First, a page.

Town protests Arkansas billboard displaying white nationalist slogan
Demonstrators gathered Friday morning in a north Arkansas town to protest a billboard that’s displaying a white separatist message.
The billboard, which reads “Anti-Racist is a Code Word for Anti-White,” went up Tuesday night along Interstate 62-65 in Harrison.
The sign immediately attracted attention, with some residents recognizing the racist theme, and the city issued a recorded statement Wednesday morning denouncing the message.
“While the clients that are responsible for the sign are exercising their freedom of speech, the mayor’s office considers the content inflammatory, distasteful and not in line with the truth on how Harrison is a city of welcoming and tolerant citizens,” the mayor’s office said. “The owners of the signage, who I am unaware of, and the owners of the structure, which I understand is the Harrison Sign Co., should be ashamed to display such antiquated ideology and hatred that adversely affects Harrison as a whole.”
ESPN Radio, which had an advertisement on an adjacent panel, immediately asked to have its own ad removed.
About 30 people, including Mayor Jeff Crockett, attended a demonstration against the sign and its message, while two men, one of them holding a sign that read “White People 4 Free Speech” showed up in support.
Claude West, who owns Harrison Sign Co. said he’s renting the 12-by-24-foot billboard for $200 a month for one year.
“Regardless of the opinion a person holds, or what I think about that opinion, I believe he or she has a right to express it,” West said.
The local man who’s renting the sign asked to remain anonymous, but he admitted the message was intended to be political.
“Often white people are called racist for opposing the President’s policies,” the man said in a statement he issued through Harrison Sign Co. “On the other hand a non-white person was never called racist for opposing President Bush’s policies. There is a double-standard in this country regarding differences of opinion. Those differences of opinion do not make a person racist. The first amendment right to freedom of speech is for everyone. That is the point of the message.”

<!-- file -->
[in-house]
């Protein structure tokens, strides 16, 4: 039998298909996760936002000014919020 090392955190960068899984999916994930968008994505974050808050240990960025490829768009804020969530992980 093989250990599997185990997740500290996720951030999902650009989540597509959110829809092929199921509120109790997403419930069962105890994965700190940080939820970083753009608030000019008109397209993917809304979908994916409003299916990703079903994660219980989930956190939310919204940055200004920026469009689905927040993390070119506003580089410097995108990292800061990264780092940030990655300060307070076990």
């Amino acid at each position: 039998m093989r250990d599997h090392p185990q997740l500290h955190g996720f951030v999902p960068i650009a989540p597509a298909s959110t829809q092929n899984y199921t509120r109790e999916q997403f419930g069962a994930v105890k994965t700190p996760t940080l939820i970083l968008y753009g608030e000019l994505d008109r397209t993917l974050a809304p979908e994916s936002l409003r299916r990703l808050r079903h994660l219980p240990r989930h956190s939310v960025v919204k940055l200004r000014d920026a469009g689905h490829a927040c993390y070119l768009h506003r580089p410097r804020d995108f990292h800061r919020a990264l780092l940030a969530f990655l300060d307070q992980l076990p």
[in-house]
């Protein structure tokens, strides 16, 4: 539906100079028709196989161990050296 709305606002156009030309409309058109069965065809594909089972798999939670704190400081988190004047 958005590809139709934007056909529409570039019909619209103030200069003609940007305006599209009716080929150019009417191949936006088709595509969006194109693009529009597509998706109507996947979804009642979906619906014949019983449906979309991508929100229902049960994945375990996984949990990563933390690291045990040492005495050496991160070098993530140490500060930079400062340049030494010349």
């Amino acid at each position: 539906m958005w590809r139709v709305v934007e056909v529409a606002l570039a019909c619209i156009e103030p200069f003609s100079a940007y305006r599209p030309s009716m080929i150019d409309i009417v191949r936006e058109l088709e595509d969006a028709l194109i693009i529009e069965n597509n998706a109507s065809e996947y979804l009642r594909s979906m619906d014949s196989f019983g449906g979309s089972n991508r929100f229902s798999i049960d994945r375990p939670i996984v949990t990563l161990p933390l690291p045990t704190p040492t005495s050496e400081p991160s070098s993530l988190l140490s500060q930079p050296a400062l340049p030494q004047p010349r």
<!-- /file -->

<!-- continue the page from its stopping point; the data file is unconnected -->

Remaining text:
The sign’s message is a phrase frequently seen in white nationalist circles and alleges that those who claim an anti-racist position actually have a bigoted, anti-white agenda.
The phrase is attributed to “The Mantra,” a frequently cut-and-pasted specious argument attributed to former Reagan appointee Bob Whitaker that each race should be restricted to its ancestral homeland to protect whites from genocide.
The same message was posted on a banner hung on a pedestrian bridge over Interstate 5 last month near Eugene, Oregon, that also included a Celtic cross logo, which has been adopted as a symbol by white supremacist groups.
The banner was removed by the Oregon Department of Transportation because it was deemed a distraction to drivers.
The Associated Press reported that race riots chased all but one black person from Harrison a century ago, and the Knights of the Ku Klux Klan moved its headquarters to the city in the 1980s.
According to the 2010 U.S. Census, the county had just 131 black residents and 35,624 whites.
The Arkansas town’s chamber of commerce and a community task force on race relations are considering a “love thy neighbor” campaign in response to the billboard and its message.
But at least one resident sympathizes with the message.
“As a white American male, if you say anything about anything else, then you’re automatically a racist,” said resident Josh Rosenberg.
Watch this report posted Wednesday from Arkansas Matters: